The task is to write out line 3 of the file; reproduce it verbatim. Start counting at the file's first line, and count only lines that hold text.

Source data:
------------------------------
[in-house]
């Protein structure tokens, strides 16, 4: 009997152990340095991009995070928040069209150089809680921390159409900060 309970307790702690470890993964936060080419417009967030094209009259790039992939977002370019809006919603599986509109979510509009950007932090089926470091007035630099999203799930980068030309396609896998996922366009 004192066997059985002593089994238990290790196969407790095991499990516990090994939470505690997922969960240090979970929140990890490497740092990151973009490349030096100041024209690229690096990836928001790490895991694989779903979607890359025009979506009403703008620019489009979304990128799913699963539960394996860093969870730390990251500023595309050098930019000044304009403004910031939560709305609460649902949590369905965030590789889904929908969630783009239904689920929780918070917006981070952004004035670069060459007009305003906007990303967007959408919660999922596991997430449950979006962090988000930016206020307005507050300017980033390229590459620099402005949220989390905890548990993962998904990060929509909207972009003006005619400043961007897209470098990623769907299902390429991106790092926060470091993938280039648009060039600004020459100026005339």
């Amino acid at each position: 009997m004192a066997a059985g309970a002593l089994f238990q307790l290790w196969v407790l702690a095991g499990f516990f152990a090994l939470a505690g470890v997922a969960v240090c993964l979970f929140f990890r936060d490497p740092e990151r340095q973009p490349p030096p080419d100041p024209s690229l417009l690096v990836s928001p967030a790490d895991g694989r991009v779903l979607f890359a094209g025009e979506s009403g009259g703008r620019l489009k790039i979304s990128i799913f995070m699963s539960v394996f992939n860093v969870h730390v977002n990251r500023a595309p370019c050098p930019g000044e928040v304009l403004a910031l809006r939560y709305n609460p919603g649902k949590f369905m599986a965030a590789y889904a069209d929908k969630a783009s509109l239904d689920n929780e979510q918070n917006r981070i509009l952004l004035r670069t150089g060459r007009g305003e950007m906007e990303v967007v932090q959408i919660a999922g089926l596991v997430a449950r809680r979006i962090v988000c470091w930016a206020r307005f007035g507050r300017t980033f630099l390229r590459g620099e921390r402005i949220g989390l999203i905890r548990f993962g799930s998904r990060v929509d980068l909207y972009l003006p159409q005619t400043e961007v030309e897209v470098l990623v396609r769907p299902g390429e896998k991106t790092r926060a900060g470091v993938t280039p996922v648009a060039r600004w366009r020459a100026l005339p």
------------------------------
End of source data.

């Amino acid at each position: 009997m004192a066997a059985g309970a002593l089994f238990q307790l290790w196969v407790l702690a095991g499990f516990f152990a090994l939470a505690g470890v997922a969960v240090c993964l979970f929140f990890r936060d490497p740092e990151r340095q973009p490349p030096p080419d100041p024209s690229l417009l690096v990836s928001p967030a790490d895991g694989r991009v779903l979607f890359a094209g025009e979506s009403g009259g703008r620019l489009k790039i979304s990128i799913f995070m699963s539960v394996f992939n860093v969870h730390v977002n990251r500023a595309p370019c050098p930019g000044e928040v304009l403004a910031l809006r939560y709305n609460p919603g649902k949590f369905m599986a965030a590789y889904a069209d929908k969630a783009s509109l239904d689920n929780e979510q918070n917006r981070i509009l952004l004035r670069t150089g060459r007009g305003e950007m906007e990303v967007v932090q959408i919660a999922g089926l596991v997430a449950r809680r979006i962090v988000c470091w930016a206020r307005f007035g507050r300017t980033f630099l390229r590459g620099e921390r402005i949220g989390l999203i905890r548990f993962g799930s998904r990060v929509d980068l909207y972009l003006p159409q005619t400043e961007v030309e897209v470098l990623v396609r769907p299902g390429e896998k991106t790092r926060a900060g470091v993938t280039p996922v648009a060039r600004w366009r020459a100026l005339p």